Cooksey, Straight To The Point: Musquin Is a Fighter
Seeing Marvin Musquin hold tough and get that elusive first win of the 2019 Monster Energy Supercross season has me wondering why he doesn’t get more respect. Since 2017, Marvin has been a serious contender for the Monster Energy Supercross Championship, yet he is often overlooked. I was talking with a casual fan and he assured me Eli Tomac would surely make a run at the 2019 championship. His evidence being the 2018 Monster Energy Cup where Tomac won all three main events and collected the one million dollars. Did everyone forget Marvin accomplished that same task the year before? In addition, Marvin completed the task without the help of a teammate.
Marvin trains at the Baker's Factory alongside Red Bull KTM teammate Cooper Webb. Heading into the season Marvin was considered the number one guy and unlike Webb, he was expected to challenge for the championship. An offseason knee injury left Marvin unprepared heading into the 2019 season. His results were good but not what we have come to expect from a title contender. As soon as Webb started winning, public perception of Marvin turned quickly. Somehow everyone decided he was once again the number two guy at Aldon's place. Ryan Dungey was the guy in 2017, and Jason Anderson took the position in 2018, but Marvin would surely be the guy in 2019, right? Most people, myself included, thought Webb was the guy and wondered if Marvin would crumble under the pressure and criticism.
I went as far as asking him how he kept from getting frustrated watching his training partners consistently in front of him at the Dallas post-race press conference (at 19 minutes in the video below).
Marvin, the consummate professional, explained that he didn’t have high expectations heading into the season because of the knee injury. One thing I respect about Marvin is he will answer the hard questions without getting mad or giving specifically vague answers. Marvin does the opposite, he answers the question and much more. I appreciate his openness in an era of answering questions in clichés. He's a breath of fresh air and he doesn’t hide behind sponsor reads.Marvin and his wife are some of the nicest people in the sport, but he is consistently booed and vilified. Is this because he is French or because his primary rival, Eli Tomac, is affectionately referred to as “Captain America?” I still hear fans telling me his move on Eli in Foxborough 2018 was dirty. It might have been, but the hatred spewed at Marvin didn’t fit the crime. If the roles were reversed, Eli would have been celebrated for the pass. Marvin is quietly one of the toughest and mentally unshakeable racers I have ever seen.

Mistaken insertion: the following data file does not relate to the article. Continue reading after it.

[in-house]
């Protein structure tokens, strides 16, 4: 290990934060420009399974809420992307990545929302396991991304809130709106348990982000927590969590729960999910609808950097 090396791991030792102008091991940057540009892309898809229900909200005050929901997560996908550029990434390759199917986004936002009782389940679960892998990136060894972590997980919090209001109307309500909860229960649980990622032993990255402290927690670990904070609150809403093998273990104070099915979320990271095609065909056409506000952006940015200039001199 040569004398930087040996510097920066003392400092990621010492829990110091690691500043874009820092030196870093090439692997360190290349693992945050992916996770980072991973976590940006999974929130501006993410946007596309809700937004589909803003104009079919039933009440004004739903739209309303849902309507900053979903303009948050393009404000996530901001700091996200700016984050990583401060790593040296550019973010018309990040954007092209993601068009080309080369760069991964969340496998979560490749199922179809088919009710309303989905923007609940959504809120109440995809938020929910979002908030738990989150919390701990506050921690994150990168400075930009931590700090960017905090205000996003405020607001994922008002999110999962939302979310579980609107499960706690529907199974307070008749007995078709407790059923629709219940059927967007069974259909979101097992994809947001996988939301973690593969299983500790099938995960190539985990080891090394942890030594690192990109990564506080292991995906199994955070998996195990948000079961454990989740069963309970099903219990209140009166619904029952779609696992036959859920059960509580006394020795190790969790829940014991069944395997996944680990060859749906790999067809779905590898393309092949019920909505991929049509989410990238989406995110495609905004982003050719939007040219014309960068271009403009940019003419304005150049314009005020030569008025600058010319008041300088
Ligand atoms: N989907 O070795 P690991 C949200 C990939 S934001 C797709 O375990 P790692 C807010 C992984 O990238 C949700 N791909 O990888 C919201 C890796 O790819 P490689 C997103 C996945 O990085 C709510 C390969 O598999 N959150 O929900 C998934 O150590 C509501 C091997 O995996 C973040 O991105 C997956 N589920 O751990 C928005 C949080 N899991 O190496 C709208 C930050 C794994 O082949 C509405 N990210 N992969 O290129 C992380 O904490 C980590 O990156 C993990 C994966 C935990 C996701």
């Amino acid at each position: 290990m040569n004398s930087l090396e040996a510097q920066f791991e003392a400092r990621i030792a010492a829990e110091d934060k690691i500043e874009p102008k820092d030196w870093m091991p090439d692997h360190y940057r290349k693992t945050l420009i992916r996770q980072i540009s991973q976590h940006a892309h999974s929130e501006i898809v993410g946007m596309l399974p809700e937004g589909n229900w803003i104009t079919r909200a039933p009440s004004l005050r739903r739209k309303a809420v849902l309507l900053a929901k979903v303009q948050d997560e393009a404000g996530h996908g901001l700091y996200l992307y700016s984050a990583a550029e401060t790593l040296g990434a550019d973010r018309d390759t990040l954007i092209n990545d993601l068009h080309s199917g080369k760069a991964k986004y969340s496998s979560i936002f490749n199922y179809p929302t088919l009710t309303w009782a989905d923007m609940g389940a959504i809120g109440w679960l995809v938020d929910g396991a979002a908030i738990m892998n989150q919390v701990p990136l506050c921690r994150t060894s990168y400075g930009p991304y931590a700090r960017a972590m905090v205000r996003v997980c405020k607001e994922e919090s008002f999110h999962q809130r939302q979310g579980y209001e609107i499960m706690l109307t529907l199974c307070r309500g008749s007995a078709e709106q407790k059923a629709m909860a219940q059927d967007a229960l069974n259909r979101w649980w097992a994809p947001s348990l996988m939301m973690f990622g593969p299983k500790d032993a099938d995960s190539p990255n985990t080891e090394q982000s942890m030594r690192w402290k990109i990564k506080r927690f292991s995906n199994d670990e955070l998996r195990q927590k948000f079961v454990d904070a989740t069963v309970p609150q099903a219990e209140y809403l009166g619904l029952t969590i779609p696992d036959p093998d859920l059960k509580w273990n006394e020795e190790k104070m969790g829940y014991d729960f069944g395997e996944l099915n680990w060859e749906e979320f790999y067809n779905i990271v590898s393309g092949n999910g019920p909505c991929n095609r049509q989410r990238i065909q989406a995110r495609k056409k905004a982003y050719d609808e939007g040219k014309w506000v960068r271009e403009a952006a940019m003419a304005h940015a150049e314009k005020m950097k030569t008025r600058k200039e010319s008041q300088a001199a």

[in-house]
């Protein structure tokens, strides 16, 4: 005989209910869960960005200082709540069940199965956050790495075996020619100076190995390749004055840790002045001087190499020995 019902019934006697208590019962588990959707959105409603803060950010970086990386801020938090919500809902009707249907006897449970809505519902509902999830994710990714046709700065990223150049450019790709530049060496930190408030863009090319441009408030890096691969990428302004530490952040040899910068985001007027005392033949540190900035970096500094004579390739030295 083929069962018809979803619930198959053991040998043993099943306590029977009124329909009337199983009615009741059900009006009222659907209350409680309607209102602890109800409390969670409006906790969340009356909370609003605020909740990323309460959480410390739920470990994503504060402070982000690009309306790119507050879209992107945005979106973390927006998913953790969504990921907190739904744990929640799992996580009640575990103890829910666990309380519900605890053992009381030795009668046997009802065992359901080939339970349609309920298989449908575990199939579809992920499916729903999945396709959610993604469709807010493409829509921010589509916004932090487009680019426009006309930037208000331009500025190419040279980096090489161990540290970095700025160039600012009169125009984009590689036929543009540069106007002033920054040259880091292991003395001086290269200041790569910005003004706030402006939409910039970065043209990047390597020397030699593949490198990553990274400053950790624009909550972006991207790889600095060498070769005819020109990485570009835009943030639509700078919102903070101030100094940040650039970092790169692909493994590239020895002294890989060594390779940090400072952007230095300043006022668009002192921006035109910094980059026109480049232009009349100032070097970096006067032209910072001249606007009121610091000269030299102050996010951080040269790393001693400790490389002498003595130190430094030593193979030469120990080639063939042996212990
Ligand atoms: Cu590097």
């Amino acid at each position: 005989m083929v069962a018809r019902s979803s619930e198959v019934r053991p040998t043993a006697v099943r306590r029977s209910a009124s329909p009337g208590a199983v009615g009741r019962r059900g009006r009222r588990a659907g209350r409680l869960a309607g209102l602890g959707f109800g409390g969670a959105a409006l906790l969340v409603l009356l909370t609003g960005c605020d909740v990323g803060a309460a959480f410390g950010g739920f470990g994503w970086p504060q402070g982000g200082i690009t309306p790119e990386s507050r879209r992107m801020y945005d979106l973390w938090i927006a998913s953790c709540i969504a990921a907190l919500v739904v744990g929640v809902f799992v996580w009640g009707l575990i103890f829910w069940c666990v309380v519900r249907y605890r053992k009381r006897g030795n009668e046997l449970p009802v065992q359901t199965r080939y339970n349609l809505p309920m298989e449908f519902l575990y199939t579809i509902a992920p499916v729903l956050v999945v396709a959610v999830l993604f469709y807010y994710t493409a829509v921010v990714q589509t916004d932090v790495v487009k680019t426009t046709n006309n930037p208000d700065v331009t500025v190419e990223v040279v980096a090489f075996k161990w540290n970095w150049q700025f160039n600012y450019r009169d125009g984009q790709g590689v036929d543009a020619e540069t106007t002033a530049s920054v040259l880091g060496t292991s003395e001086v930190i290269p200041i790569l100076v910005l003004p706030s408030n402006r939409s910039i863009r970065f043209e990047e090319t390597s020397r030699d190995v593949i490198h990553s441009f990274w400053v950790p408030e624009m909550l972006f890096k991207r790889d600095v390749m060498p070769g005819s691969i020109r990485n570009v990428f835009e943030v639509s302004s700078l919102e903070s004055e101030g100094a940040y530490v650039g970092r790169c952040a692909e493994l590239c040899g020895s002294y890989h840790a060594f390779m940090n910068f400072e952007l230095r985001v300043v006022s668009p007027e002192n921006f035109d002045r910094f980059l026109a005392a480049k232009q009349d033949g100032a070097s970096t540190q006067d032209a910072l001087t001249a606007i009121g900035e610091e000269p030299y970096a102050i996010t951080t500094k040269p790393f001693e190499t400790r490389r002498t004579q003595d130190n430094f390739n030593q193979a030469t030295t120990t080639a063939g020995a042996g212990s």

In 2018, Marvin fought through a dislocated shoulder to get back into Supercross Championship contention. In 2017 Marvin fought through a severe knee injury to push Eli Tomac to the last round of the outdoor motocross championship. He could have taken the easy way out in both situations, but instead Marvin fought through the pain and gave himself a chance to win the titles. This kind of mental strength is rare and I believe if Marvin was from the United States instead of France, he would be recognized for his attributes. Marvin’s biggest on-track weakness has always been the whoops, and he has become a master of jumping through them. Even with his jumping skills, Marvin hired brutally honest rider coach David Vuillemin to help him improve his whoop skimming, among other things. Anyone who works with Vuillemin must be mentally strong as he will surely break their spirit. Vuillemin doesn’t sugarcoat his advice even a little. If Marvin can fight back and win the 2019 championship this will surely be one of the greatest stories of perseverance in Supercross history. There is a lot of time left in the season and this is only one win, but the win shows his character. Don’t let his soft demeanor fool you, Marvin is one of the toughest racers I have ever seen. He will always fight, even when his competitors appear to have the upper hand, he never surrenders.
Chris Cooksey is life-long motocross enthusiast, racing professionally in arenacross, motocross and supermoto. Chris obtained his degree from Arizona State, majoring in business and communications. After college Chris immersed himself in the business and social media aspects of the industry. Chris enjoys sharing his opinions. Sit back and enjoy the view from his perspective.